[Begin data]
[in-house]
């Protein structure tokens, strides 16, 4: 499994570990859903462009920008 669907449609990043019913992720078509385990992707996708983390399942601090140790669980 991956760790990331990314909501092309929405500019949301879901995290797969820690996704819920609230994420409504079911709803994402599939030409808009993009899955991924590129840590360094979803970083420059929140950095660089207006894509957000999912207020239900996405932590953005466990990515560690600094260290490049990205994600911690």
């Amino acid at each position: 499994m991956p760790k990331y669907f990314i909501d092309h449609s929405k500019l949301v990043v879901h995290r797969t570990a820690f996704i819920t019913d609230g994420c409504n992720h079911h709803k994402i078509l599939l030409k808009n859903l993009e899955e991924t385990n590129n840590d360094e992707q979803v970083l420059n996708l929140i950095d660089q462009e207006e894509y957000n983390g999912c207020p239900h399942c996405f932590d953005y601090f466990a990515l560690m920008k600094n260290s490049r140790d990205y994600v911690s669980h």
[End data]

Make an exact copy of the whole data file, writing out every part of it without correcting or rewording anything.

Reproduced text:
[in-house]
């Protein structure tokens, strides 16, 4: 499994570990859903462009920008 669907449609990043019913992720078509385990992707996708983390399942601090140790669980 991956760790990331990314909501092309929405500019949301879901995290797969820690996704819920609230994420409504079911709803994402599939030409808009993009899955991924590129840590360094979803970083420059929140950095660089207006894509957000999912207020239900996405932590953005466990990515560690600094260290490049990205994600911690």
């Amino acid at each position: 499994m991956p760790k990331y669907f990314i909501d092309h449609s929405k500019l949301v990043v879901h995290r797969t570990a820690f996704i819920t019913d609230g994420c409504n992720h079911h709803k994402i078509l599939l030409k808009n859903l993009e899955e991924t385990n590129n840590d360094e992707q979803v970083l420059n996708l929140i950095d660089q462009e207006e894509y957000n983390g999912c207020p239900h399942c996405f932590d953005y601090f466990a990515l560690m920008k600094n260290s490049r140790d990205y994600v911690s669980h």